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How the Right HR Policies, Procedures, and Personnel Make a Business Successful

How the Right HR Policies, Procedures, and Personnel Make a Business Successful

If your company has been hiring lately, have you given some thought to why? Certainly, a period of expansion might create a need for more staff. If, however, your business is not expanding and seems to be using a revolving door where hiring is considered, it may not be the personnel, but the policies and procedures that exist which may not be welcoming and engendering loyalty.

What does it take to bring an employee into your organization — and keep them? If your HR department isn’t on top of this, they need to be. An organization that inspires loyalty doesn’t just happen without a welcoming backdrop of corporate culture and company incentives. The HR team needs to fine-tune the programs that create an organization that truly works — for the company mission and the productivity of every employee.

Work That Makes a Difference

In studies, employees show they do care about their compensation, but other criteria can be as important or more critical to their desire to stay in a position and be productive. In one survey, 80 percent of employees cited the importance of factors other than compensation, making benefits more important than a raise.

Examine the following HR elements that can positively impact your ability to retain great employees.

Recruiting Approaches

If you’ve been recruiting using the same approaches for years, then maybe it is time to try some new resources. When everyone on the floor comes from the same background, your results may not provide the loyalty and inventiveness you are hoping for.

When HR recruiters or managers hire people, they sometimes hire the tried and true — or people they think will complement their skills — and not make them look worse. Rethink what positions you’ll fill and what the requirements in each position entail. You might realize the position could be filled by an outside contractor that doesn’t need all the health benefits, instead of an in-house employee.

Training Emphasis

Training can make or break the employee’s interest in the position they’ve just landed. If the training is not clear, succinct, inspiring, or won’t prepare them for success in the position, they may move on sooner than later.

Millennials want to succeed quickly and are generally impatient to gain more responsibility as soon as feasible. It’s swiftly becoming true that if a person stays at least a year in a position without a promotion, it’s the company that is lacking, not them.

Offering Benefits Programs

Employees expect to have a life outside of work and require that their company helps them achieve that life. Company wellness programs are often expected and may be taken more seriously than in previous decades. This is actually a good thing, as healthier employees can only benefit companies.

Parental leave is more requested, which may lead to more satisfaction for new parents. Flexible schedules, job sharing, remote working from home, and other attempts to bend to an employee’s circumstances make an employee more feel loyal and valued.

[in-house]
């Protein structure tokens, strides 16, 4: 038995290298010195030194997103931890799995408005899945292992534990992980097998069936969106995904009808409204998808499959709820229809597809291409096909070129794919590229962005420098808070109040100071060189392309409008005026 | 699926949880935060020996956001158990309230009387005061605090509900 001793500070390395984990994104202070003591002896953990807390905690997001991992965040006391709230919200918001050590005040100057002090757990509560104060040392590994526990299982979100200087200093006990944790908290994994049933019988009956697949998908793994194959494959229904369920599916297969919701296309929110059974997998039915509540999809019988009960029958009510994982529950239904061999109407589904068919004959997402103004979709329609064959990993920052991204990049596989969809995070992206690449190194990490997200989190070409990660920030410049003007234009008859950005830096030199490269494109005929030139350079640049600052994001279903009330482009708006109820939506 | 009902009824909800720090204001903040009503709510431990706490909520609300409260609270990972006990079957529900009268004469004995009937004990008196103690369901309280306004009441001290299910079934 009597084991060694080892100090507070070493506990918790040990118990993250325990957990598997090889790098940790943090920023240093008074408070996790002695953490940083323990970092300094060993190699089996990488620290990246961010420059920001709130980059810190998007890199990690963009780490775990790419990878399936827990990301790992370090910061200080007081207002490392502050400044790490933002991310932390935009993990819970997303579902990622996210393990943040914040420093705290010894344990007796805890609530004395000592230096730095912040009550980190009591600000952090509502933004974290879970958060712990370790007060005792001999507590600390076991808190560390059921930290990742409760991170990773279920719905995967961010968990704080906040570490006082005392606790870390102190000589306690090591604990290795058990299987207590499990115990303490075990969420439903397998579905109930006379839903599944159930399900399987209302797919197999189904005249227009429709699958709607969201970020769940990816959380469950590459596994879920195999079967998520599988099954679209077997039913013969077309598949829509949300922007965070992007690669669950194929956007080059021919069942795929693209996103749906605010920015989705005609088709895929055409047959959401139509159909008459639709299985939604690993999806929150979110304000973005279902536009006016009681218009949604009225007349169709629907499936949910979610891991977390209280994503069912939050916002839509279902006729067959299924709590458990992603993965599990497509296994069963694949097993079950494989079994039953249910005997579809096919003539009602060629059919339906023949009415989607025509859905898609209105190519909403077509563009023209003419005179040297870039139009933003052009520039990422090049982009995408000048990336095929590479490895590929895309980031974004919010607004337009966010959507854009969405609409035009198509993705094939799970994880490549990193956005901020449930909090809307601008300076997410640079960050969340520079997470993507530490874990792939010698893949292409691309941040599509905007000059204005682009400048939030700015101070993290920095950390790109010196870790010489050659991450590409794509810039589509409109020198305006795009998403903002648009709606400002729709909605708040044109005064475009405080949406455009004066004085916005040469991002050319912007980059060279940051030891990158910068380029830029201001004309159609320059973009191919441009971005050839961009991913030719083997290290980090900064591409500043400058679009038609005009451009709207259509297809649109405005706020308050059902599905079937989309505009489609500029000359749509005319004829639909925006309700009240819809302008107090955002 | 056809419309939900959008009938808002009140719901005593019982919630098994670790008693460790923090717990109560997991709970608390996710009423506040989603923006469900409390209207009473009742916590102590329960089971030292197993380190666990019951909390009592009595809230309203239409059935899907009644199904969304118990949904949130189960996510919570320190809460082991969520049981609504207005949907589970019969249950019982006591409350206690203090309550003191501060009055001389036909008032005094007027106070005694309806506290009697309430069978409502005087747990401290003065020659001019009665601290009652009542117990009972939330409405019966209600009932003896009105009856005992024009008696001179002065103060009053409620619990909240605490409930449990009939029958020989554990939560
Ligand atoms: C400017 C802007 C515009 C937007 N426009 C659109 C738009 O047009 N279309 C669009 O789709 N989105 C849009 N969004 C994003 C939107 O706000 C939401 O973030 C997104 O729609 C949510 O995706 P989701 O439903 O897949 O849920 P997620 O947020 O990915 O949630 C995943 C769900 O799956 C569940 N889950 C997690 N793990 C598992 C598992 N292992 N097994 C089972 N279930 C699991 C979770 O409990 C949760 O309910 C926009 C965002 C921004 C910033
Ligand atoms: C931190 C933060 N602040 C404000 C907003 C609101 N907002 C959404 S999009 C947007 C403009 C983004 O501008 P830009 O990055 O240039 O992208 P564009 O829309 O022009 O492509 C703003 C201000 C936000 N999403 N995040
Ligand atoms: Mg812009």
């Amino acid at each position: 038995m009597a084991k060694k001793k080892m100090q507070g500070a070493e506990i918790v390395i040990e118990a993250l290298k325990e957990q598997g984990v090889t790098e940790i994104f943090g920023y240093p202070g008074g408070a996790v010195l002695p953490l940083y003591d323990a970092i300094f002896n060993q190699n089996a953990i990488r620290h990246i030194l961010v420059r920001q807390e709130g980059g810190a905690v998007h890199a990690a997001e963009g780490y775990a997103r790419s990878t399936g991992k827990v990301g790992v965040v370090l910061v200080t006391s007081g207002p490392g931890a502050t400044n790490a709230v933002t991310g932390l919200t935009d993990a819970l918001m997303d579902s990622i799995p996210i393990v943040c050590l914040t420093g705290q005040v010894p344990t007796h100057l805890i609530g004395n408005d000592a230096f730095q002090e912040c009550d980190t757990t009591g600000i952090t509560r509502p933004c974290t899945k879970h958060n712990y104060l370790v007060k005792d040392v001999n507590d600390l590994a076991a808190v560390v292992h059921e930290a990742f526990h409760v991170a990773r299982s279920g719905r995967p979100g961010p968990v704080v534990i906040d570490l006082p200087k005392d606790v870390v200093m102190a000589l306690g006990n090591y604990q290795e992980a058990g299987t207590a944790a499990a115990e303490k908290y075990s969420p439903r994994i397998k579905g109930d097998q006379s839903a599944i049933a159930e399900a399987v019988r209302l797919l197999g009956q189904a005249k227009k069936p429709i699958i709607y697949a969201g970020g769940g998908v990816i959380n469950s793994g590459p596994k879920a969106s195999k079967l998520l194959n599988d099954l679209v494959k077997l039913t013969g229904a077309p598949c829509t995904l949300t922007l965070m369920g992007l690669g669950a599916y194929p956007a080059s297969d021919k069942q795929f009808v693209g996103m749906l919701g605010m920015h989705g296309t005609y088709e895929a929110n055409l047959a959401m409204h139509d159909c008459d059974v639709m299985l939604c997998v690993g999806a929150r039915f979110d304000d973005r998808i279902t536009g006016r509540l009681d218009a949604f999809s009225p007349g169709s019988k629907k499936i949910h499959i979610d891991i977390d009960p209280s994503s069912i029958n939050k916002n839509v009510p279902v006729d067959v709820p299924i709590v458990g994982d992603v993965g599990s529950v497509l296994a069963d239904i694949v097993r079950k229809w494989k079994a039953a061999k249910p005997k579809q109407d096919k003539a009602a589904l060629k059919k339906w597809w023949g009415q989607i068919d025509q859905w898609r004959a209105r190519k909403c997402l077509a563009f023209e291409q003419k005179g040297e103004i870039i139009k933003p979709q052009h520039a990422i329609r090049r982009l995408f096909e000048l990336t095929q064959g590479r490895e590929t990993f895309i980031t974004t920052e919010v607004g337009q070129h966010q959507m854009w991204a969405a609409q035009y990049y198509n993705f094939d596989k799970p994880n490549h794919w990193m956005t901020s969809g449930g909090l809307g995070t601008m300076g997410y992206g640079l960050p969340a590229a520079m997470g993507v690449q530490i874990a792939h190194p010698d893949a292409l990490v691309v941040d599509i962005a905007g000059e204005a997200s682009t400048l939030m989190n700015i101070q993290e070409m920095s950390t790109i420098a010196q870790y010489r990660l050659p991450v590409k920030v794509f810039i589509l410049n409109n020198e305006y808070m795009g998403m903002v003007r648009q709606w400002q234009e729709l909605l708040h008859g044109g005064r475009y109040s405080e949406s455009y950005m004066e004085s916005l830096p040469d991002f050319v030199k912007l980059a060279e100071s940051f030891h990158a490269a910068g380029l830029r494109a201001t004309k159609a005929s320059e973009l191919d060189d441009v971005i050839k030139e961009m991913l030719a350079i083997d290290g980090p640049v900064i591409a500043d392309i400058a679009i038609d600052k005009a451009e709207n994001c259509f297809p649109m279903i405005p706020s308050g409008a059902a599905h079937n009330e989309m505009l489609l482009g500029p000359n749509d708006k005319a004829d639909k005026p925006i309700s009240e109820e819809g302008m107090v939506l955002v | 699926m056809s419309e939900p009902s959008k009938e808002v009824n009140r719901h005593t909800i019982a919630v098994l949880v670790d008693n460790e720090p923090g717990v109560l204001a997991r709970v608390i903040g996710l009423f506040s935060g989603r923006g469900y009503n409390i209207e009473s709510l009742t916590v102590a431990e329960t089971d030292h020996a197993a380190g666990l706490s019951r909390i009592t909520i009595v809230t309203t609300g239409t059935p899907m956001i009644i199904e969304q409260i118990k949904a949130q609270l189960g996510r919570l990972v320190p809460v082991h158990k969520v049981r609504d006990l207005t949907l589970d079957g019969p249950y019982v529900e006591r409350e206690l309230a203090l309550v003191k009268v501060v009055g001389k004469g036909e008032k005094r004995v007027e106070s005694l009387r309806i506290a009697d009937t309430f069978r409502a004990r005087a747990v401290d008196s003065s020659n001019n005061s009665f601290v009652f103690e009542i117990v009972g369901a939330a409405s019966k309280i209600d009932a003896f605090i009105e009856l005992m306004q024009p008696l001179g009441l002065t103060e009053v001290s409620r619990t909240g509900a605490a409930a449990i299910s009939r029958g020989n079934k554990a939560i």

Workplace daycare programs can often make a parent feel safer about bringing their child to work, replacing concern with confidence. When companies find themselves drawing from talent outside of the U.S., they especially need to offer comparables in vacation, sick and personal time, healthcare, and other perks to which employees really respond.

Avoiding Discrimination

If you again look around your workforce and women and other minorities are barely or not represented, it is time to look at candidates with a different perspective. Your HR employees should be looking for promising candidates who are not only white and male. Diversity makes a difference — giving broader perspectives and providing new potential markets. Tokenism does not create loyalty, because it can be pretty lonely if you’re the only female or ethnic member of a team.

Improving Performance

Consider the above steps and think about how you can find ways to improve productivity by asking for suggestions from the people immersed in the work. They will know how to speed things up or make the process more efficient. Reward accordingly.

In a company that used gold in its manufacturing process, the management was literally seeing the gold — and the profits — go down the drain. By enlisting staffers to strategize ways to make employees more aware of the problem, they developed procedures to get people invested in the process. And, a celebratory pizza party to embrace the new, reduced waste levels was the reward.

Sometimes simple solutions can create a happier and more productive work environment. Half the issue is that “the way we’ve always done it” will prove the adage that “Insanity is doing the same thing over and over and expecting different results.” Try different approaches and, perhaps, better results can make your business one where employees look forward to their day and new challenges.

Have more questions? Follow up with the expert herself.


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